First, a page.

King Lear Unbalanced both Figuratively and Literally
- Written by Jason Menard
UWO Summer Shakespeare
Directed by Jo Devereux
Choreographer: Ashley Patenaude
Fight Director: Rod Heikkila
Fight Captain: Brad Morosan
July 9-13, 2013
All shows at 7:30 p.m.
Tickets: $15 for adults; $10 for students and seniors
Note: The show is in the courtyard outside of UCC but if it's raining: Conron Hall (University College 224)
Like my seat by the end of both acts, the Western Summer Shakespeare presentation of King Lear had its high points and its low points.
There’s a majesty about outdoor performances of the Bard’s finest works. The open-air concept, the intimate surroundings, the ambient sounds of birds chirping in the distance lend a sort of ambiance to the production. There’s also the very real inconveniences that come from an outdoor performance, including what can happen when the audiences’ seating is placed on oft-rain-soaked soil.
At the moment that the play reached its climax, I was reaching the nadir of my second personal seating dénoument as the back legs of my chair completed its slow descent into the wet ground, I realized that my viewing experience was a solid metaphor for the production.
This production of King Lear has some amazing high points and some telling low points, which all combine to give the viewer an odd perspective of the play.
It all starts with the titular character, portrayed by Joel Szafer. Lear is a role rich with pathos and grandeur. It is a role oft-coveted by the world’s finest actors for its depth and richness. It’s also a role that can veer towards melodrama and camp – and it’s down that path that this production’s portrayal frequently treads.
And in outdoor theatre, it’s vitally important to engage the secondary actors to form a background of sorts. In Western’s Lear, the actors tasked with framing the primary action often appeared to be lost. Depiction of drunken revelry was distractingly farcical at times; other moments of drama were met with an apathetic – and awkward – nonchalance. And a one-dimensional Oswald remains distractingly hunched over with his hands clasped before him like a cartoon villain.
But if those were the two rear chair legs mired in the muck, I’d be remiss in not mentioning the forelegs that made this a production well worth seeing.
There were some outstanding portrayals in this production of Lear. Of note, Andre Cormier’s Kent, Jack Morlog’s Edmund, Penelope Evans’ Fool, Meghan O’Hara’s Goneril, and Jessika McQueen’s Regan captivated the audience and demanded attention. Morlog’s soliloquies, in particular, were a highlight, and O’Hara and McQueen were equally as effective projecting disdain with their visages as they were with their voices.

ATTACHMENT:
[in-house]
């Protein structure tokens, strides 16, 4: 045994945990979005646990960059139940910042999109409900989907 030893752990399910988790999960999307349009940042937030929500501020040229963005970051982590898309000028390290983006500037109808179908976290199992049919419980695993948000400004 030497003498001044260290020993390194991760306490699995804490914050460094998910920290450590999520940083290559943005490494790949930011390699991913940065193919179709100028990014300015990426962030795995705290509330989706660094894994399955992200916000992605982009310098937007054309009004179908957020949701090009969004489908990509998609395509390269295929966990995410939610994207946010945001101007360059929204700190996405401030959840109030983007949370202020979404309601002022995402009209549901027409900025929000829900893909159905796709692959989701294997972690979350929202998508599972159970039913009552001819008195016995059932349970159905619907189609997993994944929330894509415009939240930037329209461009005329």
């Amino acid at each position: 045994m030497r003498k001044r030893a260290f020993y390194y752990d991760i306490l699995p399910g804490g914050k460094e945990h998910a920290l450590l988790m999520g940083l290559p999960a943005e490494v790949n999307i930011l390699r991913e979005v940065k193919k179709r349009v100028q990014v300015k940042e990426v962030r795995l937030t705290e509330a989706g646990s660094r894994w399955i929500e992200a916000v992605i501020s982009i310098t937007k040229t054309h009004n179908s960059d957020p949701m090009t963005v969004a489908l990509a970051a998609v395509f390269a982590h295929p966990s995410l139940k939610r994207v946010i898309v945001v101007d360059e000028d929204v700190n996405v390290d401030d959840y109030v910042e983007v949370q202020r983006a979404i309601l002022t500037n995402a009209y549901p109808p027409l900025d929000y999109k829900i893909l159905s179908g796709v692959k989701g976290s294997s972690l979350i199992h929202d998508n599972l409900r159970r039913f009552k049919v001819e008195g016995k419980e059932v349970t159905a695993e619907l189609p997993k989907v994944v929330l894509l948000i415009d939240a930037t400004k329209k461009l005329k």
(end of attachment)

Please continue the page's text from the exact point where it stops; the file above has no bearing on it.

The high/low counterpoint was reflected within the performances elsewhere. While Szaefer’s depiction of Lear’s mental descent tended towards the melodramatic, Marcus Brown’s portrayal of Edgar’s transformation into Poor Tom and subsequent resurgence showed a restraint and maturity that added gravitas to the depiction of madness.
For the most part the scenery and costuming complemented the production well. Save for an odd choice of Cordelia’s final dress (which seemed more Jackie O than Old English), the costuming and accessories lent credibility to the production. The outdoor setting, framed by the Collegiate Gothic styling of Western’s University College provided the necessary ambiance. And even the music, piped in through a pair of large speakers, was largely complementary. That is until the end when Avril Lavigne’s version of "Knockin’ on Heaven’s Door" wafted over the audience as the figurative curtain came down -- an effect that was saccharine-influenced at best and cloying at the worst.
All in all, there is much to like about this production. And there are far worse ways to spend a warm summer evening than with a production of Shakespeare in a park setting.
Despite coming perilously close by both the end of the first act and at the end of the play, my chair never completely tipped over. The same could be said for this production of King Lear -- while there are a few things that need work, overall the play stands on its own and affords the viewer a welcome perspective of a theatrical classic.
Jay Menard is a communications specialist by day, freelance man about the media by night -- and father and husband first and foremost. Born in Montreal, Jay has bounced between Montreal and London writing and broadcasting on all media: print, Web, radio, and TV. More known for business, news, and sports writing, Jay has always loved attending and writing about the arts, and brings an outsider's perspective built upon on a broad foundation of experience to his work.